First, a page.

Hyundai Mobis has developed technology that uses 25,000 micro LEDs to project road signs in front of your vehicle based on GPS and camera sensor technology.
The Digital Micro Mirror Device (DMD) is intended to “significantly reduce nighttime car accidents for both drivers and pedestrians”.
The company, which is responsible for supplying parts to the wider Hyundai Motor Group, says vehicles fitted with DND will be able to project road signs and pedestrian crossings 15 metres ahead of the driver.
These projections can span up to 1.5 metres.
The technology can display upcoming changes in road conditions like roadworks areas, and it can also light a path for pedestrians.
The system uses LED lights 0.04mm wide and an ultra-precise controller that reflects light using 0.01mm microscopic mirrors to project the high-quality signs. The lights are densely packed and reflect using 1.3 million digital mirrors.
Data of real time traffic conditions are fed into the system using GPS navigation and camera sensors. This data then allows the system to display relevant and time-sensitive messages on the road.
The technology can be used in addition to head-up display information and will assist drivers traveling at night to detect speed bumps and highway exits.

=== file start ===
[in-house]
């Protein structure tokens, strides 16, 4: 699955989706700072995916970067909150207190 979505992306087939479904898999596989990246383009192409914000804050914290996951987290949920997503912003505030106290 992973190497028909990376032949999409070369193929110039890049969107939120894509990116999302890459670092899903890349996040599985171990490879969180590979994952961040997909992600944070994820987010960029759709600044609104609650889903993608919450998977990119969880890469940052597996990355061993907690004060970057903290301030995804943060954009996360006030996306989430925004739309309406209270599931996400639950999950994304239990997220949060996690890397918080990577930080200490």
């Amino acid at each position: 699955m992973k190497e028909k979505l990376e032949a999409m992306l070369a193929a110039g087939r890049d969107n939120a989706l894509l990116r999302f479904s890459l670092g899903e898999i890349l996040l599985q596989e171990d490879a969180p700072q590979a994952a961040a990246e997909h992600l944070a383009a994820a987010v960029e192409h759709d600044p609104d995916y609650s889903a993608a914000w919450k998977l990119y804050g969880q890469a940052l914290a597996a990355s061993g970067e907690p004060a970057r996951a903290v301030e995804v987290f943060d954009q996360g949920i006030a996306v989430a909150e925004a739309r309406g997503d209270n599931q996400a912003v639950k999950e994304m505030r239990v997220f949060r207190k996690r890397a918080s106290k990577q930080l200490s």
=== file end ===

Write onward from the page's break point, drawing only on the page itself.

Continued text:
“In the era of autonomous driving, software technology capable of integrating numerous auto components into a single device will be more important than ever,” says Hyundai Mobis.
“Hyundai Mobis is taking the lead in development of cutting-edge lamps and securing technology capable of controlling them.”
The company has yet to confirm when the new tech will be used in production vehicles.
Mercedes-Benz’s Digital Light system, debuted in 2018, is already in production vehicles like the company’s flagship S-Class.
This is capable of projecting guidelines and warnings on the road ahead of the driver.
Ford engineers in Europe also revealed last year similar headlight technology that can project symbols onto the road.
This is the latest technology revealed by Hyundai Mobis before being implemented in vehicles from the wider Group.